Legislators Take Heat from Americans for Prosperity for Anti-Liberty Votes


This year, state-based grassroots issue advocacy organization Americans for Prosperity (AFP) flexed its muscle, both in New Hampshire and nationwide, causing a significant political shakeup among legislators who voted for more government spending and regulations.

According to Americans for Prosperity-New Hampshire (AFP-NH) Grassroots Director Ross Connolly, the organization employed a dedicated army of grassroots activists to influence issues of economic freedom:

“Our efforts to hold politicians accountable for supporting Obamacare Medicaid expansion or being against pro-job growth initiatives such as Right to Work all centered around a large, local and dedicated volunteer base doing the hard work of talking directly to citizens about these issues. The end result of thousands of doors knocked and tens of thousands of phone calls, was these issues becoming a top concern for citizens across the state, and also legislators who realized how important these issues were to their constituents.”

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Americans for Prosperity Comes Down Hard on “Liberty” Rep. LaChance


Saturday, Americans for Prosperity (AFP) participated in a grassroots activism campaign in Manchester to hold local state representative Joe LaChance accountable for voting to expand Medicaid to able-bodied adults.

LaChance, a former libertarian Republican endorsed by the New Hampshire Liberty Alliance (and with a former A+ voting record), decided to break with his record and not only vote for, but become the prime sponsor of, HB1696, a bill to expand Medicaid in New Hampshire. The bill will have the effect of providing taxpayer-funded healthcare free of charge to able-bodied, working-age adults with no preexisting medical conditions. In other words, a free healthcare ride for those capable of working for their own, courtesy of the NH taxpayer.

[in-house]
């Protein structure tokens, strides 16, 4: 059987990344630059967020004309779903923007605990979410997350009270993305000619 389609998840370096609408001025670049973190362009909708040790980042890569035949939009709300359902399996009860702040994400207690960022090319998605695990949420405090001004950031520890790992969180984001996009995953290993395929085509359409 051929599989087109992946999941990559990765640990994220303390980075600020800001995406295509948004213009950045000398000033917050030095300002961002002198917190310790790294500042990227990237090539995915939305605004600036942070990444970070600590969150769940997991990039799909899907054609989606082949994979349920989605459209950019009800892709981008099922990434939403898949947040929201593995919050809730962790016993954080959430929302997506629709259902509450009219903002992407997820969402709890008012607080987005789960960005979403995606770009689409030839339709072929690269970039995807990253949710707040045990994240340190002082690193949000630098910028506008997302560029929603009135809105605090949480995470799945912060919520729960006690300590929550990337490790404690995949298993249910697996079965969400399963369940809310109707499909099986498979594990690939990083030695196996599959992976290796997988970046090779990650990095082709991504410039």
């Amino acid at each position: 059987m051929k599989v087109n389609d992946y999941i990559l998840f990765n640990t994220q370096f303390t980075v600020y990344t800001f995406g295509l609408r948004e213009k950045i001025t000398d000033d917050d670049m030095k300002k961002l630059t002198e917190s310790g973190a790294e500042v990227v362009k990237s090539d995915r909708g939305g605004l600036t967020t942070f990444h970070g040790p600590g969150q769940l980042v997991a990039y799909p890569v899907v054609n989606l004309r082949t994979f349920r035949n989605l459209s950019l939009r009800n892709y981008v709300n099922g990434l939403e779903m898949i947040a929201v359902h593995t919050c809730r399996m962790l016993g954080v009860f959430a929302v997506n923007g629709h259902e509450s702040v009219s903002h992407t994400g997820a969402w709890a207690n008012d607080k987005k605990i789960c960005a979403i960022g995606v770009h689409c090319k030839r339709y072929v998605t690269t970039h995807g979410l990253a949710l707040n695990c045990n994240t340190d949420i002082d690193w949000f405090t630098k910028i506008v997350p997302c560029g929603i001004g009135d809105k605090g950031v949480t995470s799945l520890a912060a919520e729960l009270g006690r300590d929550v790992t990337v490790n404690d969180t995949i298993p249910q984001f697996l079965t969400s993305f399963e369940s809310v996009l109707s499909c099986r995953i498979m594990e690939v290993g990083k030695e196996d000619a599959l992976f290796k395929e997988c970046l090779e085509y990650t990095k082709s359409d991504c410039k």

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Aetna Healthcare May Dump Obamacare


Aetna may be done with Obamacare for good.

The healthcare insurance provider, which conducts business with public exchanges through the Affordable Care Act, has backed away from plans to expand its public exchange coverage to five new states, and is reconsidering its decision to continue doing business through public exchanges in its existing 15 states.

In a second-quarter earnings press release, Aetna’s Chairman and CEO, Mark Bertolini, spliced good news for the company with indications that they could no longer afford the Affordable Care Act:

“While we are pleased with our overall results, in light of updated 2016 projections for our individual products and the significant structural challenges facing the public exchanges, we intend to withdraw all of our 2017 public exchange expansion plans, and are undertaking a complete evaluation of future participation in our current 15-state footprint.”

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